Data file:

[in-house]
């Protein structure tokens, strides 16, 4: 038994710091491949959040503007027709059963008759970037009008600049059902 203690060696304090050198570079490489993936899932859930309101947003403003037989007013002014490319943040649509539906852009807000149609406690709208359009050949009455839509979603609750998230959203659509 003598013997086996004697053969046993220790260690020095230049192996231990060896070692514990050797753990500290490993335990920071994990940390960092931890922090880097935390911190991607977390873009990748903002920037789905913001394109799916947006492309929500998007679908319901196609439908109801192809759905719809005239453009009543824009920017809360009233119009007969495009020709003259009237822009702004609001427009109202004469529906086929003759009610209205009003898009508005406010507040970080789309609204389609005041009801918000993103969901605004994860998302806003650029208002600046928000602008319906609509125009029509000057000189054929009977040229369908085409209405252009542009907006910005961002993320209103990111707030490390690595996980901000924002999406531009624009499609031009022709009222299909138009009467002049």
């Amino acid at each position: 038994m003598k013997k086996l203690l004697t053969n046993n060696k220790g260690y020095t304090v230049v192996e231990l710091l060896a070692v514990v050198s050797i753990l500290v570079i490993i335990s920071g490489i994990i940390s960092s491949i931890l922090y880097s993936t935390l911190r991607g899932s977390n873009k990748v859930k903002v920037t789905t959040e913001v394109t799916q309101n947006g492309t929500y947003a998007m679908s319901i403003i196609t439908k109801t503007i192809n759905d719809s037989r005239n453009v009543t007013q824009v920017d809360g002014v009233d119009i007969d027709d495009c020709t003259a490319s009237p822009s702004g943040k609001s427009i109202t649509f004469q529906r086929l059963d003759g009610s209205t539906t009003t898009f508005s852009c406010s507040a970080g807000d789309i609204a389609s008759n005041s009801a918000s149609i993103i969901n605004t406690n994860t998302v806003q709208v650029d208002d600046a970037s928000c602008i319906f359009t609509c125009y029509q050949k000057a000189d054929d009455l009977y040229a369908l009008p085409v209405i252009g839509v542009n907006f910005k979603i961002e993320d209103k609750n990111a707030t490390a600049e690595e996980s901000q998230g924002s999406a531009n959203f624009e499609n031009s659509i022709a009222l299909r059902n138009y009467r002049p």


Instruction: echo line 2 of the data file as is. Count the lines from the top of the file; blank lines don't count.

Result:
């Protein structure tokens, strides 16, 4: 038994710091491949959040503007027709059963008759970037009008600049059902 203690060696304090050198570079490489993936899932859930309101947003403003037989007013002014490319943040649509539906852009807000149609406690709208359009050949009455839509979603609750998230959203659509 003598013997086996004697053969046993220790260690020095230049192996231990060896070692514990050797753990500290490993335990920071994990940390960092931890922090880097935390911190991607977390873009990748903002920037789905913001394109799916947006492309929500998007679908319901196609439908109801192809759905719809005239453009009543824009920017809360009233119009007969495009020709003259009237822009702004609001427009109202004469529906086929003759009610209205009003898009508005406010507040970080789309609204389609005041009801918000993103969901605004994860998302806003650029208002600046928000602008319906609509125009029509000057000189054929009977040229369908085409209405252009542009907006910005961002993320209103990111707030490390690595996980901000924002999406531009624009499609031009022709009222299909138009009467002049």